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A shower of translucent moon jellies over a blue background.

Moon Jelly

If you look closely into this jelly's moonlike bell, you’ll see it doesn’t have bones, blood, or even a brain. Jellies are, in fact, 95 percent seawater. It’s a body plan that’s worked for 500 million years.

The fine tentacles ringing a moon jelly's body, viewed up close.
The round bell of a moon jelly viewed from above.

Simple body, complex tasks

Instead of a brain, a jelly has a nerve net. A simple system of nerves and muscles lets a jelly pulse its bell to swim up or down as well as drift with the current. Instead of blood to carry oxygen, its thin skin absorbs it from the surrounding ocean water. The mouth does triple duty: food goes in, waste goes out, and eggs or sperm pass through. The most substantial part of a moon jelly's anatomy are horseshoe-shaped structures in the bell—its reproductive organs.

A moon jelly viewed from the side.

Passive, but well-armed, predators

A short fringe of hairlike tentacles rim the moon jelly's bell, and frilly oral arms dangle from the bell's center. Both are loaded with venomous stinging cells. When krill, larvae, or other tiny zooplankton bump into the jelly's appendages, the stinging cells fire dartlike nematocysts into the prey. Stunned prey is easier—and safer—for a fragile jelly to eat. Like floating flypaper, the mucus-coated bell also catches drifting prey. All food moves conveyorlike from the stinging tentacles to the oral arms, up into the bell and to stomach pouches located below the reproductive organs.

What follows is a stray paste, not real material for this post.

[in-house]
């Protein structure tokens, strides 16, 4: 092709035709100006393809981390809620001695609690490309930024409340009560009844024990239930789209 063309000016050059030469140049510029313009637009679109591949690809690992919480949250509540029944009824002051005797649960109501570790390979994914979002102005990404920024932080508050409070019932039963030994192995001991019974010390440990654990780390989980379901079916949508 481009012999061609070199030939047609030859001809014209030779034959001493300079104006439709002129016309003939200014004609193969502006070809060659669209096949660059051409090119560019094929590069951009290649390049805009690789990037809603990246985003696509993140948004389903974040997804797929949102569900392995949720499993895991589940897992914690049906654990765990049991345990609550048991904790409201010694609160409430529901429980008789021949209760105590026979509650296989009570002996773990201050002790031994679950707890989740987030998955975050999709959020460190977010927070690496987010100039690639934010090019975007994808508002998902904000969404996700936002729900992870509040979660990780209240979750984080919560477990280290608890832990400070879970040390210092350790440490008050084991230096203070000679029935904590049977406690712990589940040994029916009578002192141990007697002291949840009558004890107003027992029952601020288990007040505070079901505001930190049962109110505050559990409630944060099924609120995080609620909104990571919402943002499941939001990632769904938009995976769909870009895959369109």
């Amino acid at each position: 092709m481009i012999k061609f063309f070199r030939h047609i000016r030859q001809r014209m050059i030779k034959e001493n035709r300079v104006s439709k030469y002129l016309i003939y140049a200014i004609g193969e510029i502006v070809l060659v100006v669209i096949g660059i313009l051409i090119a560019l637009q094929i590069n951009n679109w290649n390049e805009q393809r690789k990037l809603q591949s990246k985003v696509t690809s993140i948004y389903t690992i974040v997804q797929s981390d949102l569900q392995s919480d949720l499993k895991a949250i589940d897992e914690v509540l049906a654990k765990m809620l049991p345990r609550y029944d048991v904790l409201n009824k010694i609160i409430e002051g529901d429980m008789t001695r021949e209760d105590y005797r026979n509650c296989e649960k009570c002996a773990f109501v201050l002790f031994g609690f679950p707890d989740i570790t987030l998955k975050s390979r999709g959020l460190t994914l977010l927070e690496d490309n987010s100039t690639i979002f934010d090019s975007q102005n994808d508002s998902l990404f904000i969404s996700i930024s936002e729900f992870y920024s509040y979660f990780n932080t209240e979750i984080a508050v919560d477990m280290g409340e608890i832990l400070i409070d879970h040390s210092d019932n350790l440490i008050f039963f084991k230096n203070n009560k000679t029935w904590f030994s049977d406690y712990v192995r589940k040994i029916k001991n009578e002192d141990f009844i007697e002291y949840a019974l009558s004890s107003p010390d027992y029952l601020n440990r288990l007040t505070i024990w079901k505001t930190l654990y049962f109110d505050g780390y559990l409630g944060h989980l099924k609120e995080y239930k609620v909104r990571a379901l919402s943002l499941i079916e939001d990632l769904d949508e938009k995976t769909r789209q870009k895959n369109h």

Moons on the menu

Moon jellies are the primary prey for many other large jellies. They are also eaten by tuna, sunfish, some sharks, seabirds and all seven species of sea turtles, especially the huge leatherbacks. Despite jellies' high water content, the gelatinous mesoglea, which gives the bell its structure, is a source of protein.

Related animals

Purple Stripe Nettle

Japanese Sea Nettle

Flowerhat Jelly

White-Spotted Jelly